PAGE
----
Thursday, October 11, 2007

"Love Me Tender"

You wonder sometimes what events shaped your life and your outlook on life and at times you conclude it’s a miracle you ended up not being more messed up than you are, however, even that might be debatable depending upon who you ask. I can remember bits and pieces about Elvis when I was a kid. My grandmother was an Elvis supporter. She always gave him the benefit of the doubt because she believed that deep down inside he was just a good, sweet country boy. When she saw Elvis she thought of him singing “Peace In the Valley”, not “Jailhouse Rock”. I have vague recollections about some issues involving his appearance on the Ed Sullivan show because of his hip movements.

However, I did experience his appeal up close and personal. The movie “Love Me Tender” came out in November of 1956. I’m not certain when it actually played in the closest movie theatre to our little town, some twenty miles away. It could have been 1957 or 1958 but I do know that I accompanied a car load of girls to see that movie. The group included my two older sisters and I’m not sure who the others were, probably their friends including someone old enough to drive (fifteen in Louisiana at that time).

I think mom must have sent me along as the designated watcher or something because I cannot figure out for the life of me why I would have wanted to go. At any rate, the theatre was packed with teenage girls and the entire thing was unsettling from the start. There was this feeling of anxiousness that something was going to happen and everyone was buzzing about, giggling, and acting all strange. This was Elvis’ movie debut. The movie is in black and white but when he showed up on the screen for the first time there was an eruption that I will not soon forget.

I’ve heard of people being trampled to death during a crowd panic and believe me, conditions were on the edge of something like that at the movie theatre that evening. You think you have heard screaming before but until you are surrounded by hundreds of crazed teenie boppers, you don’t know what real screaming is all about. I became very grateful for the parts of the film when Elvis was not on the screen. They screamed when they saw him. They screamed when he sang. Sometimes they screamed for no reason apparently just because others were screaming.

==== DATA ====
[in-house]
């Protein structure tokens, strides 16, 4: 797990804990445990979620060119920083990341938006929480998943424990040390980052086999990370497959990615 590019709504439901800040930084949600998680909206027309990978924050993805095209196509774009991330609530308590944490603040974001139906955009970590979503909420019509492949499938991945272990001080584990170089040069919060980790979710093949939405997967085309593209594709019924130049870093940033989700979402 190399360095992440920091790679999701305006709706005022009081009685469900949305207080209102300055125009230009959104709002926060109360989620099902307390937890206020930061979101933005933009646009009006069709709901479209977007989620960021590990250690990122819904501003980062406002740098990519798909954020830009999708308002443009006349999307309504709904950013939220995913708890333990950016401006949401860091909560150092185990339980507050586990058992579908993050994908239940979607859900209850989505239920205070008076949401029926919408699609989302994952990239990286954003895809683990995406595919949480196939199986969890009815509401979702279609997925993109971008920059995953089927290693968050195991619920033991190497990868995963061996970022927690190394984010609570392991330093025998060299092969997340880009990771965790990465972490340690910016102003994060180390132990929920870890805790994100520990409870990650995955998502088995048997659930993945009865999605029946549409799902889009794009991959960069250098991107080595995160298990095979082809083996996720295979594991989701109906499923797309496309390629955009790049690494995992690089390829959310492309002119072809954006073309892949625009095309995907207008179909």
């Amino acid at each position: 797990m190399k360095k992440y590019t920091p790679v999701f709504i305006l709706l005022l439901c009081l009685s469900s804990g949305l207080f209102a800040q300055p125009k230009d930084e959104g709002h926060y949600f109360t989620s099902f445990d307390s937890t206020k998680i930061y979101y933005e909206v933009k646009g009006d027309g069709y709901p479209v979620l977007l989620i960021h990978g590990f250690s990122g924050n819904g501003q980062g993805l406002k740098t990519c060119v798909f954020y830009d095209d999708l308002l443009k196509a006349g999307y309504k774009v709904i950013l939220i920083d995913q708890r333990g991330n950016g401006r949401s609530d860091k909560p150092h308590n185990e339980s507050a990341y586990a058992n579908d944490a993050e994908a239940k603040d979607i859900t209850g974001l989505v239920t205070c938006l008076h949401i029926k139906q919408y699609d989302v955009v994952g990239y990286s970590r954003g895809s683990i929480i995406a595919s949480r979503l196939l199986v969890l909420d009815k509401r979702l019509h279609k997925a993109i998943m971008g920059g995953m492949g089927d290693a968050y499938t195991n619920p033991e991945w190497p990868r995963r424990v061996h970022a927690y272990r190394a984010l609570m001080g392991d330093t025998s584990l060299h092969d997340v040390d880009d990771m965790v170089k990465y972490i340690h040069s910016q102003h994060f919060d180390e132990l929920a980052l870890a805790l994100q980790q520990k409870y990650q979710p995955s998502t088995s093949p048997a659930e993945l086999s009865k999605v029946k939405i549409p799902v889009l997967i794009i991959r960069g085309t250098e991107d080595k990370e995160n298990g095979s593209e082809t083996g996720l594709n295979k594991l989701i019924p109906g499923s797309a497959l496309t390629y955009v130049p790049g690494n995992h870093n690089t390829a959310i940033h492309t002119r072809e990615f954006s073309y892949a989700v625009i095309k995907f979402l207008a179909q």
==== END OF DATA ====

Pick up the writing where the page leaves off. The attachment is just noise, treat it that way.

Then at the end they all cried when he died. That was not a good thing to have happen to the fellow whose picture they had been kissing day and night. His acting may have been suspect but as he lay there dying and saying something about his momma the girls in that movie house began to sob. Give me a break! I had seen many guys killed off in westerns and they lived to be in the very next picture. What a night! It was a sight to behold.

Some twenty plus years later I had a group of folks in my organization that were located in Shreveport, Louisiana. Elvis came to their town for a concert. Some of the ladies in my group would have been about the age of my sisters. They went to see Elvis who at time was grossly overweight and almost unable to bend down to touch his adoring fans. They reported to me that the audience was mostly ladies their age and what happened at that performance sounded very much like what I had witnessed so many years earlier.

To my grandmother and to my sisters, Elvis was someone very special. This speaks to his unbelievable popularity over a long period of time, including today. I didn’t get it then and still don’t for the most part. However, I do know what it is to see it up close and personal and it’s not something I’m interested in doing again! …More later.

1 comment:

Rodney said...

Long live Uncle Elvis !!